Woman charged with trying to sell human foetuses from the 1920s online

Foetuses believed to be of stillborn infants born almost 100 years ago

Corazon Miller@c0ra_z0n
Friday 18 October 2019 18:18
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Stock image of a foetus in utero. This week a Colorado woman was charged with trying to sell the foetuses of stillborn babies from the 1920s
Stock image of a foetus in utero. This week a Colorado woman was charged with trying to sell the foetuses of stillborn babies from the 1920s

A woman has been accused of trying to smuggle three human foetuses from the 1920s into the United Kingdom.

Emily Suzanne Cain labelled the package "school teaching aids and T-shirts, authorities in California said in a written record of the criminal complaint.

But it caught the attention of US Postal Service workers who noticed there was no signature on a customs form to certify the package did not contain dangerous contents

US customs agents said an x-ray of the package at the San Francisco International Airport revealed a human-like shape.

The foetuses are believed to be from stillborn infants from the 1920s that had last been stored in a research lab at a university in Nebraska.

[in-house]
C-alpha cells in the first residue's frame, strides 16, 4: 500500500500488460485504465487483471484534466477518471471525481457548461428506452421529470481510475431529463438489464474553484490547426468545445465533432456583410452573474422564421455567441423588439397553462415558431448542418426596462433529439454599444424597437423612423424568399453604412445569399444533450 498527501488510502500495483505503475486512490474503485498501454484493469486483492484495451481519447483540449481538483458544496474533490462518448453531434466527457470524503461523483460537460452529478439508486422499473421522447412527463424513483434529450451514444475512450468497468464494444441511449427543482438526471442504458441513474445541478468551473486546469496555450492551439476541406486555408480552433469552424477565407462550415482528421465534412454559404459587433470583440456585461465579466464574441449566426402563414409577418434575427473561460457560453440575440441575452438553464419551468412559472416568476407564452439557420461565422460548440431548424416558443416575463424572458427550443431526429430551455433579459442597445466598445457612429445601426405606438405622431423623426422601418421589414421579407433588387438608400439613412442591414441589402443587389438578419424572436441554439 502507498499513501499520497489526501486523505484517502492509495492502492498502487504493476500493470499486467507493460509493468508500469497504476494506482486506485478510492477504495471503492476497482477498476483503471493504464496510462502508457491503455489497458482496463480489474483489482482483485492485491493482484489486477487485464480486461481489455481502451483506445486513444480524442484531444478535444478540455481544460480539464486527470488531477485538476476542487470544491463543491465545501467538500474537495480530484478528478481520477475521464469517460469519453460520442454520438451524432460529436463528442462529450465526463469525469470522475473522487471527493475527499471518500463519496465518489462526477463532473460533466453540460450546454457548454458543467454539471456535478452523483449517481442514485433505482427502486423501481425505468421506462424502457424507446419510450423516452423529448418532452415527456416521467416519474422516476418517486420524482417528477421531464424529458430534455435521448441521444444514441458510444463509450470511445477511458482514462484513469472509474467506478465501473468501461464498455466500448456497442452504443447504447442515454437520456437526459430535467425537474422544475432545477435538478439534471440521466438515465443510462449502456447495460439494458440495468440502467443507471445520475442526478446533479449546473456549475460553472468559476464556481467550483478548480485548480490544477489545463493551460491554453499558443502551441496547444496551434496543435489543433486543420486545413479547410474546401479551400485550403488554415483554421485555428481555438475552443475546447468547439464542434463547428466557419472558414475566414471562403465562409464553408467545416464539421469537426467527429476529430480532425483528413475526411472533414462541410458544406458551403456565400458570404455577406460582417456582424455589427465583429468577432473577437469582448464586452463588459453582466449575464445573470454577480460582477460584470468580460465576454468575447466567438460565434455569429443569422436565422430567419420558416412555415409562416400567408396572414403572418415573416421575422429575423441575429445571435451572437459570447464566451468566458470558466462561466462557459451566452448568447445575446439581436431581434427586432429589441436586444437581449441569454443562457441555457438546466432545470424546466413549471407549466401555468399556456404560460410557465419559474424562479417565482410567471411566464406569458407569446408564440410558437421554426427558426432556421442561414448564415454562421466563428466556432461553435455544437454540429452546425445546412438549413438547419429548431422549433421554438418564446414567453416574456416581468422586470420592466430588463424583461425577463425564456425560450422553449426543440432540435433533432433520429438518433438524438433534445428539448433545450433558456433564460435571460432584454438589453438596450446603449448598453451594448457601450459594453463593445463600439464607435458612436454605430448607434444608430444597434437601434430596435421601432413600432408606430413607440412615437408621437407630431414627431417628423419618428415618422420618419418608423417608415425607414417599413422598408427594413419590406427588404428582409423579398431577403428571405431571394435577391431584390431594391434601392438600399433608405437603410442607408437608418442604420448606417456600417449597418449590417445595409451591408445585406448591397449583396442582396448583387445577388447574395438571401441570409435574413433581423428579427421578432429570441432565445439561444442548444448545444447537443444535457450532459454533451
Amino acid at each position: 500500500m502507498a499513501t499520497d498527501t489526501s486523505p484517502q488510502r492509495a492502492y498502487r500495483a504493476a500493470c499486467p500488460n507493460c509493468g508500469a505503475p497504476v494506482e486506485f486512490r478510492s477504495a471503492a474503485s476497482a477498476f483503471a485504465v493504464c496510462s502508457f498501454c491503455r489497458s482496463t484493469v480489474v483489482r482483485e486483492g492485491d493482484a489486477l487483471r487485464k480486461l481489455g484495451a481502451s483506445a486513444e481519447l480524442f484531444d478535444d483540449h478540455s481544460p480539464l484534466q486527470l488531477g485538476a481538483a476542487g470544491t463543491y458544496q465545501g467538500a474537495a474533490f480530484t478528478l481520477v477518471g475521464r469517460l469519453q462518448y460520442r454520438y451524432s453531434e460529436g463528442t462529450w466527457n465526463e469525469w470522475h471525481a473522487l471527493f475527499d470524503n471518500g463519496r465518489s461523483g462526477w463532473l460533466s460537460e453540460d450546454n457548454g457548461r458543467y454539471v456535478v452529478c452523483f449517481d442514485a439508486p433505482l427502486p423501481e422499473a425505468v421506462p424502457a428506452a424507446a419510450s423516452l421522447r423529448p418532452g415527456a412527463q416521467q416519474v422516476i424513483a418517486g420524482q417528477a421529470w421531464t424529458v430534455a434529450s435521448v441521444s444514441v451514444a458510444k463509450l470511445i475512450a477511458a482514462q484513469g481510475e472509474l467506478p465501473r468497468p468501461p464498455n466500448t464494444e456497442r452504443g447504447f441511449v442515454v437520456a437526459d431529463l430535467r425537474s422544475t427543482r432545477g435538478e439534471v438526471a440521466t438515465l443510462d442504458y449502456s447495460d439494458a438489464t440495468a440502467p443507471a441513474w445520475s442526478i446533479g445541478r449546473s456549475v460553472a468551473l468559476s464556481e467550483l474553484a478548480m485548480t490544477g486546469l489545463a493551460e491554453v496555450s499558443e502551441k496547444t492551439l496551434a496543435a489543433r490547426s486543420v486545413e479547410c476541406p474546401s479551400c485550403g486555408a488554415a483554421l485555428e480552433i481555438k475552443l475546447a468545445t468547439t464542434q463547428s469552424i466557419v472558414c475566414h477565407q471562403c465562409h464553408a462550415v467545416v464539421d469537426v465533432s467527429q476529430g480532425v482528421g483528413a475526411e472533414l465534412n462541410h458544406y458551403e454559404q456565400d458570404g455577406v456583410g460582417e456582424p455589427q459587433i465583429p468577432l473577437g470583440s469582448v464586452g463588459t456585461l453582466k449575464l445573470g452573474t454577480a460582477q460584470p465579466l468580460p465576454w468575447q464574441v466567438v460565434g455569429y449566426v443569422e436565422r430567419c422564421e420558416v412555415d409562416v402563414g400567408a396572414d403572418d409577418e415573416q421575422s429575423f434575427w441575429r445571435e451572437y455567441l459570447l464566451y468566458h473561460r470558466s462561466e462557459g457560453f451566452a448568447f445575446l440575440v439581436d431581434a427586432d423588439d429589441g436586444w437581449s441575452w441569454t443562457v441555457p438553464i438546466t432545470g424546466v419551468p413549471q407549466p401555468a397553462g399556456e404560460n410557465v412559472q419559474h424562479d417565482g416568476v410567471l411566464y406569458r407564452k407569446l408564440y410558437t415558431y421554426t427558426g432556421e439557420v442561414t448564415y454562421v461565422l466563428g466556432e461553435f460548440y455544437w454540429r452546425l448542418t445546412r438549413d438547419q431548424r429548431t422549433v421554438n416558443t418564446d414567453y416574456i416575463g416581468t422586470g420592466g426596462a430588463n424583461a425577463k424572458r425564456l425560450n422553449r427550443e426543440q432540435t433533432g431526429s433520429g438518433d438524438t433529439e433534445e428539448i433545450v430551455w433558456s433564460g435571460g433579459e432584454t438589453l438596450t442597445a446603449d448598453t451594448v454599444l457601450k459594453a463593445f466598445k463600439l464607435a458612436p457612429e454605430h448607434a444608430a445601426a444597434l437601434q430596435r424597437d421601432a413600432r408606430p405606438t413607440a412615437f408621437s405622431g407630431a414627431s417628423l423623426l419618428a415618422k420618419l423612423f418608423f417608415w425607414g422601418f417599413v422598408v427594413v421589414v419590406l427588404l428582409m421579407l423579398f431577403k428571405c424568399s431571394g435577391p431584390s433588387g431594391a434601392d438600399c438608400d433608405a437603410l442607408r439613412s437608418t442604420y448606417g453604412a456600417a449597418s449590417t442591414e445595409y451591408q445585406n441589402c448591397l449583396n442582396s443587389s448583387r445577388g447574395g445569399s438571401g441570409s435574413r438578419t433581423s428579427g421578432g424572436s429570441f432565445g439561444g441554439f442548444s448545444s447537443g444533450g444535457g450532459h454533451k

Records showed Ms Cain attempted to mail a package from Canon City in central Colorado to an address in the UK in October 2018.

She was first arrested in Fort Collins and released on a £3,880 bond with a GPS monitor.

Court document allege that Ms Cain had posted on Facebook that she acquired the foetuses from a university lab collection and was selling them for $US 20,000 (£15,520).

She has now been charged with violating a US law prohibiting the transfer of human foetal tissue.

The 38-year-old from Colorado has pleaded not guilty to the charges and will reappear in the US District Court in San Francisco on 20 November.

Officials at Creighton University in Omaha, Nebraska, where the specimens were believed to originate from, have told authorities that its policy was to cremate, not sell, specimens that were no longer required.

Additional reportingby AP

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